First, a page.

On 28 August, fans across the world were shocked to learn that Chadwick Boseman – the eponymous star of Black Panther, the first superhero movie to ever be nominated for a best picture Oscar – had sadly lost his life to colon cancer. He was 43.
The news triggered an outpouring of grief on social media, as people reflected on Boseman’s extraordinary talent, his career-shaping performances (prior to the cultural phenomenon that was Black Panther, he provided audiences with a series of diverse portrayals of American heroes), and his enduring legacy.
Indeed, as Michelle Obama herself noted in an emotionally-charged Instagram post: “There’s a reason he could play Jackie Robinson, Thurgood Marshall, and King T’Challa with such captivating depth and honesty. He, too, knew what it meant to truly persevere. He, too, knew that real strength starts inside. And he, too, belongs right there with them as a hero – for Black kids and for all of our kids.
“There’s no better gift with which to grace our world.”
Among the many messages of condolence, though, were those publicly calling for Boseman’s Black Panther co-stars to “pay tribute to their fallen king”. To comment publicly on his passing.
And to share their very personal grief with the world.
However, Boseman’s on-screen love interest (and real-life friend) Lupita Nyong’o has yet to share her own tribute, and as such the actor has become a particular focus for online trolls, with some even going so far as to suggest that her silence smacks of disrespect.
Of course, it should be abundantly clear by now that it’s impossible to know how someone is truly feeling. That the outside doesn’t always reflect what’s going on inside someone’s head and heart. That grief, above all else, is messy and confusing and uniquely individual to the person experiencing it.
More important than all of this, though? That Nyong’o’s grief is hers and hers alone. If she wants to go public with it, that should be her choice: if she wants to take the time to process what’s happened, to spend time with loved ones, to nurse her heart away from the glare of the internet, she should absolutely feel able to do so without fear of judgement from strangers.
Or, as one social media user put it: “Please don’t pressure Lupita, Danai [Gurira], Letitia [Wright], Michael [B Jordan] and Ryan [Coogler] into saying anything about Chadwick’s passing. They’ll speak when they’re ready. In fact, they don’t even have to say anything.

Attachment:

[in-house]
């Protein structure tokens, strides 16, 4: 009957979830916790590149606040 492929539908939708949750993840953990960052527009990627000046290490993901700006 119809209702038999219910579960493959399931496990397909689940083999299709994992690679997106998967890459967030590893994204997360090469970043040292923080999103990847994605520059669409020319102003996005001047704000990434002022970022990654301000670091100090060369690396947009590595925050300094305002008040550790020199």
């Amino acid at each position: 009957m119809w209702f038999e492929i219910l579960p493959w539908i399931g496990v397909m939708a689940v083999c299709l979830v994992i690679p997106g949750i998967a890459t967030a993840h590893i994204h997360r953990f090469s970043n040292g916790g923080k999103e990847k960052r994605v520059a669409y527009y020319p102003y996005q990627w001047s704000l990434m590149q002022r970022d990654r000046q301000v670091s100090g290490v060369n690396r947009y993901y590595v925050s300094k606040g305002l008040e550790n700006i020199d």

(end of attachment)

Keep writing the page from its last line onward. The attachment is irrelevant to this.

“Let them grieve in peace.”
As previously noted by Stylist, everyone mourns death in different ways at different times. Some feel able to do so publicly via social media, finding support and solace in the digital presence of others. Some, though, prefer to deal with their emotions privately: to take stock of what’s happened, to lean into their emotions, and to take some time to heal.
Absolutely neither of these ways is ‘wrong’, and to imply otherwise isn’t just misinformed: it’s spiteful. Because, by placing expectations of what grief should look like on those mourning, we’re piling on guilt and pressure, all of which may prevent people from processing their own feelings.
“Your grief is your own,” notes clinical professional counsellor Nick Frye in his article Self-Care in Grief: The Myth of Keeping Busy. “Every relationship is unique and therefore we all have our own unique experience with grief… even a well-meaning friend who has had a parallel loss does not know how you feel.
“What we all do share is the experience of a broken heart because we lost someone/thing we love.”
With that in mind, then, let’s all try to be a little more understanding of what Nyong’o and all those who loved Boseman are going through. They are hurting right now, and their hearts are aching, so let’s stop piling pressure on them to say and do anything. Let’s definitely stop piling shame upon them, too.
Instead, we must seek to channel empathy, kindness, and support.
Because that, more than anything else, is what everyone in this world needs right now.